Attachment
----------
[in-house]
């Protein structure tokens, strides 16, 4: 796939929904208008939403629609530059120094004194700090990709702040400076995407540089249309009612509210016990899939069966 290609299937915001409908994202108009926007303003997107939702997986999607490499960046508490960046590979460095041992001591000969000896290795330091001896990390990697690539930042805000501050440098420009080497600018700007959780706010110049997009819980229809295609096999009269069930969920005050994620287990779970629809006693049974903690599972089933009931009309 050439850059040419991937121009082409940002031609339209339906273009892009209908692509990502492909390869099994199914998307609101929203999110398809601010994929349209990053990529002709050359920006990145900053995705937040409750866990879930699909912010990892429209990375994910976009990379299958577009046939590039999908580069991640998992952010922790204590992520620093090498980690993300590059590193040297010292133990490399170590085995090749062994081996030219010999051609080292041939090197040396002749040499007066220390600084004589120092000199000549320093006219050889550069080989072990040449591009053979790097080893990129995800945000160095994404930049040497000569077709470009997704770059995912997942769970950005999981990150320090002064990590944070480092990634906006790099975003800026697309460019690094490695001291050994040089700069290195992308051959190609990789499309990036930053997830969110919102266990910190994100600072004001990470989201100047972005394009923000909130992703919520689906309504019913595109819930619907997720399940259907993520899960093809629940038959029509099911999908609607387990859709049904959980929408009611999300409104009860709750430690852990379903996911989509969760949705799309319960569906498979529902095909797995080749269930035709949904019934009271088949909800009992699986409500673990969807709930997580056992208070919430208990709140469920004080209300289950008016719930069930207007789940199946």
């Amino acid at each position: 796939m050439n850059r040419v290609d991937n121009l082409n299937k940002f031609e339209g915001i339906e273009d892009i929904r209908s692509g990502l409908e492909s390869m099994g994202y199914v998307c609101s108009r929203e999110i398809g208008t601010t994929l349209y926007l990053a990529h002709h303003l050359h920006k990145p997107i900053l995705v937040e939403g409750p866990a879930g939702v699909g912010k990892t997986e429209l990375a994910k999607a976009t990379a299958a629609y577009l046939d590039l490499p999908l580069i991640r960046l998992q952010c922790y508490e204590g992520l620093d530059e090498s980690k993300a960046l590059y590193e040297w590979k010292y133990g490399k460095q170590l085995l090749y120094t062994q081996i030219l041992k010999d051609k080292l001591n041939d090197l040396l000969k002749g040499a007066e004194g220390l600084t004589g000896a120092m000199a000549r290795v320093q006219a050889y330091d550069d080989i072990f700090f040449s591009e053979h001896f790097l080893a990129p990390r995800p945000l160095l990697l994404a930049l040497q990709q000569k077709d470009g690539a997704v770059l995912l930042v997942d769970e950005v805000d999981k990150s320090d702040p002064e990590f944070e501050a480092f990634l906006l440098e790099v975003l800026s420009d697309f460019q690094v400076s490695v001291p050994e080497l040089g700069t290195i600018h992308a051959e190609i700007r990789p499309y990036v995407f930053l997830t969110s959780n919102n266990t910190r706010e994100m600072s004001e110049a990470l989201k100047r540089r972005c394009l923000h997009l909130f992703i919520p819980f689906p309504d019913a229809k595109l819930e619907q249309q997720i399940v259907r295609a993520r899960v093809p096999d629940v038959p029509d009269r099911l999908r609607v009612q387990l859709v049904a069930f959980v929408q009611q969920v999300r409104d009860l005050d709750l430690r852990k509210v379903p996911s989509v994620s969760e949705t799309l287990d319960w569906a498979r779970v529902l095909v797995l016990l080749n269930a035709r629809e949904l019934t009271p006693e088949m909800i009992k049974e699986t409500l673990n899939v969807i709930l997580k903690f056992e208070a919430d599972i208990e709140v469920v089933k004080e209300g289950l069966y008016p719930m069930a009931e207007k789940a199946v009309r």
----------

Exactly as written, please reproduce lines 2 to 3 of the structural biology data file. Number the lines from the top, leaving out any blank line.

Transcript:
């Protein structure tokens, strides 16, 4: 796939929904208008939403629609530059120094004194700090990709702040400076995407540089249309009612509210016990899939069966 290609299937915001409908994202108009926007303003997107939702997986999607490499960046508490960046590979460095041992001591000969000896290795330091001896990390990697690539930042805000501050440098420009080497600018700007959780706010110049997009819980229809295609096999009269069930969920005050994620287990779970629809006693049974903690599972089933009931009309 050439850059040419991937121009082409940002031609339209339906273009892009209908692509990502492909390869099994199914998307609101929203999110398809601010994929349209990053990529002709050359920006990145900053995705937040409750866990879930699909912010990892429209990375994910976009990379299958577009046939590039999908580069991640998992952010922790204590992520620093090498980690993300590059590193040297010292133990490399170590085995090749062994081996030219010999051609080292041939090197040396002749040499007066220390600084004589120092000199000549320093006219050889550069080989072990040449591009053979790097080893990129995800945000160095994404930049040497000569077709470009997704770059995912997942769970950005999981990150320090002064990590944070480092990634906006790099975003800026697309460019690094490695001291050994040089700069290195992308051959190609990789499309990036930053997830969110919102266990910190994100600072004001990470989201100047972005394009923000909130992703919520689906309504019913595109819930619907997720399940259907993520899960093809629940038959029509099911999908609607387990859709049904959980929408009611999300409104009860709750430690852990379903996911989509969760949705799309319960569906498979529902095909797995080749269930035709949904019934009271088949909800009992699986409500673990969807709930997580056992208070919430208990709140469920004080209300289950008016719930069930207007789940199946």
């Amino acid at each position: 796939m050439n850059r040419v290609d991937n121009l082409n299937k940002f031609e339209g915001i339906e273009d892009i929904r209908s692509g990502l409908e492909s390869m099994g994202y199914v998307c609101s108009r929203e999110i398809g208008t601010t994929l349209y926007l990053a990529h002709h303003l050359h920006k990145p997107i900053l995705v937040e939403g409750p866990a879930g939702v699909g912010k990892t997986e429209l990375a994910k999607a976009t990379a299958a629609y577009l046939d590039l490499p999908l580069i991640r960046l998992q952010c922790y508490e204590g992520l620093d530059e090498s980690k993300a960046l590059y590193e040297w590979k010292y133990g490399k460095q170590l085995l090749y120094t062994q081996i030219l041992k010999d051609k080292l001591n041939d090197l040396l000969k002749g040499a007066e004194g220390l600084t004589g000896a120092m000199a000549r290795v320093q006219a050889y330091d550069d080989i072990f700090f040449s591009e053979h001896f790097l080893a990129p990390r995800p945000l160095l990697l994404a930049l040497q990709q000569k077709d470009g690539a997704v770059l995912l930042v997942d769970e950005v805000d999981k990150s320090d702040p002064e990590f944070e501050a480092f990634l906006l440098e790099v975003l800026s420009d697309f460019q690094v400076s490695v001291p050994e080497l040089g700069t290195i600018h992308a051959e190609i700007r990789p499309y990036v995407f930053l997830t969110s959780n919102n266990t910190r706010e994100m600072s004001e110049a990470l989201k100047r540089r972005c394009l923000h997009l909130f992703i919520p819980f689906p309504d019913a229809k595109l819930e619907q249309q997720i399940v259907r295609a993520r899960v093809p096999d629940v038959p029509d009269r099911l999908r609607v009612q387990l859709v049904a069930f959980v929408q009611q969920v999300r409104d009860l005050d709750l430690r852990k509210v379903p996911s989509v994620s969760e949705t799309l287990d319960w569906a498979r779970v529902l095909v797995l016990l080749n269930a035709r629809e949904l019934t009271p006693e088949m909800i009992k049974e699986t409500l673990n899939v969807i709930l997580k903690f056992e208070a919430d599972i208990e709140v469920v089933k004080e209300g289950l069966y008016p719930m069930a009931e207007k789940a199946v009309r």